Chapter 8



Shailendra Das, DO, FAAP



Flexible bronchoscopy allows for examination of the nose, pharynx, larynx, and tracheobronchial tree.

Bronchoscopic developments, including smaller scope sizes and improvements in picture quality and video technology, have facilitated use in younger children and neonates.

Indications for Bronchoscopy

Stridor (especially in the setting of failure to thrive or apneic spells)

Persistent wheezing (especially if asthma therapies do not alleviate symptoms)

Monophonic wheezing (suspicion of foreign body)

Persistent wet cough

Recurrent and/or persistent pneumonia

Persistent abnormal chest radiographic and/or computed tomographic findings (atelectasis, infiltrate)

Recurrent aspiration

Foreign-body aspiration

Hemoptysis and/or pulmonary hemorrhage

Respiratory symptoms in an immunocompromised host

Interstitial lung disease

Tracheostomy evaluation

Lung transplant surveillance

Direct instillation of medications (deoxyribonuclease, hypertonic saline, N-acetylcysteine, sodium bicarbonate) to aid in thinning and removing mucus

Additional Tests

Bronchoalveolar lavage

Evaluation of alveolar cells via instillation of saline in a pulmonary lobe to obtain diagnostic information


Microbial cultures (bacterial, fungal, viral, and mycobacterial) and rapid diagnostic tests

Cytologic analysis and cell count


Aspiration or gastroesophageal reflux

Cytologic findings in bronchoalveolar lavage

Normal: >80% macrophages

Inflammation and/or infection: increased numbers of neutrophils

Asthma: increased percentage of eosinophils

Alveolar or airway hemorrhage: presence of hemosiderin-laden macrophages

Aspiration and/or gastroesophageal reflux: presence of lipid-laden macrophages (sensitive, not specific)

Interstitial lung disease: increased numbers of lymphocytes, eosinophils, neutrophils

Sarcoidosis: increased lymphocyte count (CD4+ cells)

Hypersensitivity pneumonitis: increased lymphocyte count (CD8+ cells)

Transbronchial biopsies: evaluation for acute cellular rejection in patients who underwent lung transplantation, sarcoidosis

Endobronchial biopsies: evaluation of airway inflammation, potential malignant lesions, granulation tissue

Endobronchial brush biopsies: evaluation of ciliary motility and cilia electron microscopy ultrastructure (primary ciliary dyskinesia)

Deciding Between Flexible and Rigid Bronchoscopy

Flexible bronchoscopy

Usually performed by pulmonologists

Can be performed at the bedside (eg, in the pediatric intensive care unit) or in an outpatient procedure suite

Can be performed with moderate sedation or general anesthesia

Rigid bronchoscopy

Usually performed by otolaryngologists or pediatric surgeons

Usually performed in an operating room

Requires general anesthesia

Table 8-1 shows indications for flexible and rigid bronchoscopy.

In general, flexible bronchoscopy

Allows for more maneuverability, giving a better view of the lower airways

Offers a more dynamic view of the airway

Provides the opportunity for sampling of the lower airways for microbial and cytologic testing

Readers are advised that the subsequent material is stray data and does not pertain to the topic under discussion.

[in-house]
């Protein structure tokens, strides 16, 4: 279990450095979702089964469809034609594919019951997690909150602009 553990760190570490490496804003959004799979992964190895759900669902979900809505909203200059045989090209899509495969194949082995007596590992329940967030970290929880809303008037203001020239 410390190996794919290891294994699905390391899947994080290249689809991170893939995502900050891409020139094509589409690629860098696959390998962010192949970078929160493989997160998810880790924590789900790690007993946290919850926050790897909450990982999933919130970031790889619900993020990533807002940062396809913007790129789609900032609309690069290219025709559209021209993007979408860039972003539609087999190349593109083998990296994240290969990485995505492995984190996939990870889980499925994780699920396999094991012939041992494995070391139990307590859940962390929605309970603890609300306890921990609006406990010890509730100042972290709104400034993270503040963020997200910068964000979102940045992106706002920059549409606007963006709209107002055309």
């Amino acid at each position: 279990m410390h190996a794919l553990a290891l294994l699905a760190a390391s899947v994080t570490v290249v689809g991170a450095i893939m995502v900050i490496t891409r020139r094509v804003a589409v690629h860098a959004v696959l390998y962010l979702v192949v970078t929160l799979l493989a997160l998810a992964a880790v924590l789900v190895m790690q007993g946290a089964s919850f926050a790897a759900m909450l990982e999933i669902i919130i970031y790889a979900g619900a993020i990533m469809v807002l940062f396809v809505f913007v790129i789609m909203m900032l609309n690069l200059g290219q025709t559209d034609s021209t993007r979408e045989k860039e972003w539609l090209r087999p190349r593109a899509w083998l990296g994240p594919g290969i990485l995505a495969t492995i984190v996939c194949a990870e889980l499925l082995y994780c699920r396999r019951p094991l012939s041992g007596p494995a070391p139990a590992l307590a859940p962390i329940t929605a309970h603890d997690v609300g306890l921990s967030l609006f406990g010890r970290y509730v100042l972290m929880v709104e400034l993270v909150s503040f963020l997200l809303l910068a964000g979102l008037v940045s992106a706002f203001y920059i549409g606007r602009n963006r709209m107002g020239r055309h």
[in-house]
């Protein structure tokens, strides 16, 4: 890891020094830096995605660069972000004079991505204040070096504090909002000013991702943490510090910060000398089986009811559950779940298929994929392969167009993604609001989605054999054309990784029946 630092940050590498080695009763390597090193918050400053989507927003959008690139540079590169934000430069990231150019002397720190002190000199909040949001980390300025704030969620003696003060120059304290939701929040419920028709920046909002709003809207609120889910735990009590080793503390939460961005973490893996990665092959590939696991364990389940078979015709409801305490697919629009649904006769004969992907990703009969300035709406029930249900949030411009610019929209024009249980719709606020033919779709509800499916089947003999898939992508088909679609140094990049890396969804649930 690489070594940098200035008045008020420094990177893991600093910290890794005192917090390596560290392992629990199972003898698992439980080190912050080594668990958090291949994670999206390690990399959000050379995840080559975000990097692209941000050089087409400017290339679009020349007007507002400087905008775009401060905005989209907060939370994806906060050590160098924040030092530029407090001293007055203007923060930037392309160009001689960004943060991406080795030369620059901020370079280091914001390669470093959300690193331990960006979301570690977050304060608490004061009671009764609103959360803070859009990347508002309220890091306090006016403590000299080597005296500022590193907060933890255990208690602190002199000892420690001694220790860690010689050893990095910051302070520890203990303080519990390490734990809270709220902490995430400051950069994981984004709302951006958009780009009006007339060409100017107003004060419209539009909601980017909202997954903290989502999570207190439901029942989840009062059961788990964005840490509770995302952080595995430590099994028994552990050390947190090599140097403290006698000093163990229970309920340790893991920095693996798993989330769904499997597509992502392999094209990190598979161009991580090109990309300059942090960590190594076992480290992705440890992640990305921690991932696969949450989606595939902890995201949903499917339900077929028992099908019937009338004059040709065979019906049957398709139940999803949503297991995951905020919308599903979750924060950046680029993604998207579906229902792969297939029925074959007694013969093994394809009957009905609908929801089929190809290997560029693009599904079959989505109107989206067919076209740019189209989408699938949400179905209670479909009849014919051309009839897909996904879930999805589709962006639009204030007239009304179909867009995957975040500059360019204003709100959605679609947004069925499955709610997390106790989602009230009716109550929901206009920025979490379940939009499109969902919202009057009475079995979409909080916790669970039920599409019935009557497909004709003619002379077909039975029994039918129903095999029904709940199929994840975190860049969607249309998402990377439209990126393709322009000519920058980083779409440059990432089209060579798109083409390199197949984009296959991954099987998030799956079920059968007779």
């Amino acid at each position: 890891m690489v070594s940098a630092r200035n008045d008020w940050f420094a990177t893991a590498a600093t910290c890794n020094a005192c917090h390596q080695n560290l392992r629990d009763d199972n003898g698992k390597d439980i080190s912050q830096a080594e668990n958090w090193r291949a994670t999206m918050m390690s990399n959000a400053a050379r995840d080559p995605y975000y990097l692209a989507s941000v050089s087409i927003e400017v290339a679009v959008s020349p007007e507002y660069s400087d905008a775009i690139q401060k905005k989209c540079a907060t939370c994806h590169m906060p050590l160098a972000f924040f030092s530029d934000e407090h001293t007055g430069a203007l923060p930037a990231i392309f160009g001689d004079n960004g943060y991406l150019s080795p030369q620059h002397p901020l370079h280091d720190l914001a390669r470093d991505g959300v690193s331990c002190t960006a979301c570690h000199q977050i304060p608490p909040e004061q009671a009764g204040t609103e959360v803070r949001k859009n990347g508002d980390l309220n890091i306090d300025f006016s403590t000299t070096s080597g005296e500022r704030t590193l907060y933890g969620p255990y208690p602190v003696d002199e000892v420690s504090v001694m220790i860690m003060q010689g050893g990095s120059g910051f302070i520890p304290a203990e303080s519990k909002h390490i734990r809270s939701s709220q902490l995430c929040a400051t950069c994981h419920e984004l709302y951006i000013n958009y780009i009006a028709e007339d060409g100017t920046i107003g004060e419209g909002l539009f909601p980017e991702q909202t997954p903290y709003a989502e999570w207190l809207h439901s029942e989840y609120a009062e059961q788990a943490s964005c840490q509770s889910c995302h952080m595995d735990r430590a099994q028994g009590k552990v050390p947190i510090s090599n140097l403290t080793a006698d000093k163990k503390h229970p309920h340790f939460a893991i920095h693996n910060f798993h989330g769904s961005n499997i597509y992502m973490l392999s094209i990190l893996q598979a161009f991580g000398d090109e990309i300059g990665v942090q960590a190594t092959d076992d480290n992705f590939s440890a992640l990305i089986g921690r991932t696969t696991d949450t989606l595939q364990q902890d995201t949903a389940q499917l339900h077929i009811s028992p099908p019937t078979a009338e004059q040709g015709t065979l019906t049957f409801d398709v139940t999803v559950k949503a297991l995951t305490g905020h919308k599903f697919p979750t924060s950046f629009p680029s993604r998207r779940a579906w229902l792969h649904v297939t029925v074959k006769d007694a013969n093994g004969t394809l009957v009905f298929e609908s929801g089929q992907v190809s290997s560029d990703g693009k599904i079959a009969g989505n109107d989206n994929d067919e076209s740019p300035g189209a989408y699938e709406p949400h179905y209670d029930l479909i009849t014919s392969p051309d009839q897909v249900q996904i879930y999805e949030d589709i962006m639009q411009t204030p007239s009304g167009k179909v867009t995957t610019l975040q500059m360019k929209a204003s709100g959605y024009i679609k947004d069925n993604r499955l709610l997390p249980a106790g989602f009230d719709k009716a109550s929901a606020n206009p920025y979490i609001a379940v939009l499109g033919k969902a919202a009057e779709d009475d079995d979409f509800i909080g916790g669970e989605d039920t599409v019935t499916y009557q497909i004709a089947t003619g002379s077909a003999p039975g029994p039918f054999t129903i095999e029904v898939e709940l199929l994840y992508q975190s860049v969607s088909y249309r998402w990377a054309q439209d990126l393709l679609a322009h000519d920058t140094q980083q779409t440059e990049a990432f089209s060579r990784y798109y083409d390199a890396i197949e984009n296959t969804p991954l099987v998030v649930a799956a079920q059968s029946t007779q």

Direct laryngoscopy (without endotracheal tube)

Allows for better examination of the posterior glottis

Rigid bronchoscopy

Provides for controlled ventilation through the scope

Provides for a bigger working channel for removal of a foreign body (see Figure 8-1 for evaluation and/or management of a foreign body)

Essential for ruling out suspected H-type tracheoesophageal fistula

Table 8-1. Choosing Between Flexible and Rigid Bronchoscopy
Area of Interest or Evaluation Flexible Rigid
Vocal cord function and/or movement  
Diagnostic workup (microbial, cytologic analysis)  
Mainstem bronchi
Lobar, segmental, and subsegmental bronchi  
Endobronchial biopsy
Foreign-body removal  
Diagnosis of foreign body
Control of bleeding  

aIf a laryngeal cleft is suspected, direct laryngoscopy must be performed, with palpation of the interarytenoid space.


Upper-airway lesions

Vocal cord paralysis

Vocal cord dysfunction


Laryngeal web

Laryngeal cleft

Subglottic stenosis

Subglottic cysts

Lower-airway lesions


Tracheal stenosis and/or complete tracheal rings

External (vascular) compression of the airway

Tracheal bronchus

Tracheoesophageal fistula

Protracted bacterial bronchitis

Endobronchial foreign body

Endobronchial mass



Figure 8-1. Algorithm for assessment of foreign body.

Complications of Bronchoscopy

Common complications


Low-grade fever

Transient hypoxemia, due to either sedation or obstruction of the airway by the scope itself

Minor airway and/or nasal bleeding, due to local trauma

Local trauma during rigid endoscopy procedures

Abrasions of the lips or gingiva

Chipped teeth

Rare complications

Laryngospasm: avoided by using topical laryngeal anesthesia

Bacteremia: caused by spread of infection

Pneumothorax: incidence increased when transbronchial biopsy performed

Hemorrhage: incidence increased when transbronchial biopsy performed

Airway obstruction: can occur during removal of a foreign body

Resources for Families

Flexible Bronchoscopy (Airway Endoscopy) (American Thoracic Society).

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Aug 8, 2019 | Posted by in PEDIATRICS | Comments Off on Bronchoscopy
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